unnamed (1)Call me old-fashioned, but I’m trying to protect my children and keep them innocent for as long as possible. We live in a cozy, safe suburb. I don’t watch the news while they’re awake – they barely know that television programming exists outside of cartoons and Sunday afternoon football. They don’t need to be exposed to adult language, situations, or the tension and violence of today’s headlines.

There are also several words that my husband and I don’t say in front of them (in addition to stupid, loser, and potty words that mine are only allowed to say in the bathroom). I even change the words during story time if necessary.

1. Hate

Instead, we say don’t like or something more articulate. A four-year-old shouldn’t hate anything. Teach respect: respect for other people and the way they do things, which may be different than the way you do things. I want my children to value everything from people to feelings to toys. I understand that your child may not eat broccoli, but she shouldn’t hate it, which is just plain lazy speech. She should just prefer other foods over it (“I like apples better.”)

This simple change in language teaches tolerance at a young age. What about the kid who loves broccoli? Her feelings may be hurt if my child says he hates it, while the broccoli-loving child is eating mountains of it. It starts with something innocent like broccoli, but it’s a great lesson in respecting other opinions.

2. Tired

You hear it all the time as an excuse to behavior – he’s tired. What you don’t hear is the implied second part. The tiredness actually doesn’t explain why he’s throwing a tantrum / stealing a toy from another child / hitting / not responding when an adult asks a question.

My mother told me when my oldest was just weeks old to not use that word and I thankfully listened. Parents universally find the cartoon character Caillou whiny and annoying. See the hilarious BuzzFeed video above, If Parents Were Honest, which among other points, will confirm that parents want to murder him. Telling people that your child is tired in front of her reinforces whininess.

I know that children get tired. I agree that children act differently before scheduled sleep than they do the rest of the day. If you happen to be in a public place directly before their sleep time or if your child is sick, I understand. You don’t have to tell anyone they’re tired.

If I see my children starting to behave badly because they’re tired, I get them home. If I see my children starting to behave badly at home, I change the activity, let them watch some TV, or go out for a small outing to change the scenery. But, I don’t utter the words, “oh, you’re tired.” I don’t want them to repeat that word and use it as an excuse. I want them to know that if you feel this way, you (a) go to sleep or (b) change the activity. I want them to recognize what to do if they’re tired, being responsible for their actions whether they’re tired or not.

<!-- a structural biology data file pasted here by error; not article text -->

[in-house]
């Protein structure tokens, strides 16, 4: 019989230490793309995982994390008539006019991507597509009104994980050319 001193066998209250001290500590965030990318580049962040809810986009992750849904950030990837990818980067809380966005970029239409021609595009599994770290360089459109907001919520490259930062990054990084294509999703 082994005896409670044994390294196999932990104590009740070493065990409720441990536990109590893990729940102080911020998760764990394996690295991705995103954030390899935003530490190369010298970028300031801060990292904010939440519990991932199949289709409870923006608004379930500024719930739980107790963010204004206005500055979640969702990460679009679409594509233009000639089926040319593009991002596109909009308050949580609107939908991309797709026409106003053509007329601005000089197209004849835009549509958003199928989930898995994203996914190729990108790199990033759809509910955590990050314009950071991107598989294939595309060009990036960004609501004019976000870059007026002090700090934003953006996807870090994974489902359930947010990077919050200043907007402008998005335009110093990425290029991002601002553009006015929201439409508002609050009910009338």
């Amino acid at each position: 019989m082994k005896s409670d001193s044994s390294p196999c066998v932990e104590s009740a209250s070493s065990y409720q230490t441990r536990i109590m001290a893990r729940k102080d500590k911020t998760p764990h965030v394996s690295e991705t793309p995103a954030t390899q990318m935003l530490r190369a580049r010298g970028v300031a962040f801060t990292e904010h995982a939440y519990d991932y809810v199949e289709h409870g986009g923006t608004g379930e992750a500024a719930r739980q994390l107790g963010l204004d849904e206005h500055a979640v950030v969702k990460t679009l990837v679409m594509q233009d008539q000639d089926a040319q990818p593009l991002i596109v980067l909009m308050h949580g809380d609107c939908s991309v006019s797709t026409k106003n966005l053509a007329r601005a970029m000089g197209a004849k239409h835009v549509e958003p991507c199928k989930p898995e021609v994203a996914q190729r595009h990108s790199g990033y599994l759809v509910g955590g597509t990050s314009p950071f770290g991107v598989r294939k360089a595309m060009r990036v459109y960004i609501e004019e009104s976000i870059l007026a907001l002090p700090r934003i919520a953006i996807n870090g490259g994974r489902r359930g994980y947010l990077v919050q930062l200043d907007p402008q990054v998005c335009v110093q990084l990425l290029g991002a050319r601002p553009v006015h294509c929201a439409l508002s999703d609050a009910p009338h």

There are better words for them to use: “I’m ready to go home;” “I want to do something else;” “Can I have my iPad for a little?;” “Is it time for bath?” Even a simple, “I’m sleepy” is so much more tolerable, is not as cranky, and, in my house means “process me for bed immediately.”

As their parent, it’s my responsibility to make sure that they’re sleeping properly, getting their rest if they’re sick, and at home if they’re too tired to function well with other children.

3. Bored

I don’t allow my children to tell me that they’re bored. Similar to my reasoning on tired, I dislike the whininess. If the child is bored, the activity or scenery needs to be changed. I will help them select a new activity or place to play in the house or suggest a small outing to get out of the house if we’ve been inside all day. But, since I’ve not only provided plenty of toys and space for them to play, I’ve taught them how to play and am willing to play with them, the deal is they can’t say I’m bored.

My kids obviously know these banned words and will hear them in their childhoods. But, children follow your example. If they don’t hear them from your mouth, they’ll learn to not use them and find better words to express themselves.